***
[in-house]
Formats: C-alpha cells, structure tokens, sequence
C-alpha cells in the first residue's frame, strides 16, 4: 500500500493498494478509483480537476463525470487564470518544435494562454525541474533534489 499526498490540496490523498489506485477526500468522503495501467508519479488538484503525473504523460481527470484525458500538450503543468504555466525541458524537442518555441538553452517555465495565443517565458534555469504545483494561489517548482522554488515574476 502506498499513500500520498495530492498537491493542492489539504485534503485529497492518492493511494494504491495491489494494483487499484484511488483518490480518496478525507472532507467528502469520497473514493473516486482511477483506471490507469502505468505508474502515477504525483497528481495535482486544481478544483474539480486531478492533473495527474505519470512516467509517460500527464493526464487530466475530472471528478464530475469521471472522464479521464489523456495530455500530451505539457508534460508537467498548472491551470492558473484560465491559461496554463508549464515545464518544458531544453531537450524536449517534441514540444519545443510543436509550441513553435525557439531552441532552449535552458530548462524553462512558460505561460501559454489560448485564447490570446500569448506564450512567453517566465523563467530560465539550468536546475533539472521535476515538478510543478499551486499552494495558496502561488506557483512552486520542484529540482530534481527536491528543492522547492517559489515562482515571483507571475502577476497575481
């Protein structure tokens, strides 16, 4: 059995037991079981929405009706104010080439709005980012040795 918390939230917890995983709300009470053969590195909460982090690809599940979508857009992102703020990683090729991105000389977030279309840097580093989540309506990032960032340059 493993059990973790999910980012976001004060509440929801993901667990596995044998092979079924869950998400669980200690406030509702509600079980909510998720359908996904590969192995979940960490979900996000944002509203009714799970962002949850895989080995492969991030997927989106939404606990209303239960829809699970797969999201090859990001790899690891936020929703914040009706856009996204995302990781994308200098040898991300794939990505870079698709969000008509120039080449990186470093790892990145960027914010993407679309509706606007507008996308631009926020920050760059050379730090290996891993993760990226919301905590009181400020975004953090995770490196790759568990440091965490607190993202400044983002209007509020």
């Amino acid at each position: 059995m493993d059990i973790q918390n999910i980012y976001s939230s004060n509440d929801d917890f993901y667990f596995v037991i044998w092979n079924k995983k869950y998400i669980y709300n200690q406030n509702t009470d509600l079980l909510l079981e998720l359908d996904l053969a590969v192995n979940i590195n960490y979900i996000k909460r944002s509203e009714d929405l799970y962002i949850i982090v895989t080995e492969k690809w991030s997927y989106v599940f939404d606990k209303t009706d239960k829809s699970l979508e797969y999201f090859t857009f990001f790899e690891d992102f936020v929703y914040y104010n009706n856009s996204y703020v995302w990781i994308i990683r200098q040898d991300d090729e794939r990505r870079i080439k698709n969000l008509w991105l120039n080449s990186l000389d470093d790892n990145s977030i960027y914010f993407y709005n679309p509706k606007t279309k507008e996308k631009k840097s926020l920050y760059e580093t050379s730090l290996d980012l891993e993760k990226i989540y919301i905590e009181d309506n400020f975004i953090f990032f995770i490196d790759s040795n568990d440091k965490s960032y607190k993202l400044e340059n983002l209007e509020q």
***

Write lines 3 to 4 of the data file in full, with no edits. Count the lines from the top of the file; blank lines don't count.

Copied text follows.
C-alpha cells in the first residue's frame, strides 16, 4: 500500500493498494478509483480537476463525470487564470518544435494562454525541474533534489 499526498490540496490523498489506485477526500468522503495501467508519479488538484503525473504523460481527470484525458500538450503543468504555466525541458524537442518555441538553452517555465495565443517565458534555469504545483494561489517548482522554488515574476 502506498499513500500520498495530492498537491493542492489539504485534503485529497492518492493511494494504491495491489494494483487499484484511488483518490480518496478525507472532507467528502469520497473514493473516486482511477483506471490507469502505468505508474502515477504525483497528481495535482486544481478544483474539480486531478492533473495527474505519470512516467509517460500527464493526464487530466475530472471528478464530475469521471472522464479521464489523456495530455500530451505539457508534460508537467498548472491551470492558473484560465491559461496554463508549464515545464518544458531544453531537450524536449517534441514540444519545443510543436509550441513553435525557439531552441532552449535552458530548462524553462512558460505561460501559454489560448485564447490570446500569448506564450512567453517566465523563467530560465539550468536546475533539472521535476515538478510543478499551486499552494495558496502561488506557483512552486520542484529540482530534481527536491528543492522547492517559489515562482515571483507571475502577476497575481
């Protein structure tokens, strides 16, 4: 059995037991079981929405009706104010080439709005980012040795 918390939230917890995983709300009470053969590195909460982090690809599940979508857009992102703020990683090729991105000389977030279309840097580093989540309506990032960032340059 493993059990973790999910980012976001004060509440929801993901667990596995044998092979079924869950998400669980200690406030509702509600079980909510998720359908996904590969192995979940960490979900996000944002509203009714799970962002949850895989080995492969991030997927989106939404606990209303239960829809699970797969999201090859990001790899690891936020929703914040009706856009996204995302990781994308200098040898991300794939990505870079698709969000008509120039080449990186470093790892990145960027914010993407679309509706606007507008996308631009926020920050760059050379730090290996891993993760990226919301905590009181400020975004953090995770490196790759568990440091965490607190993202400044983002209007509020």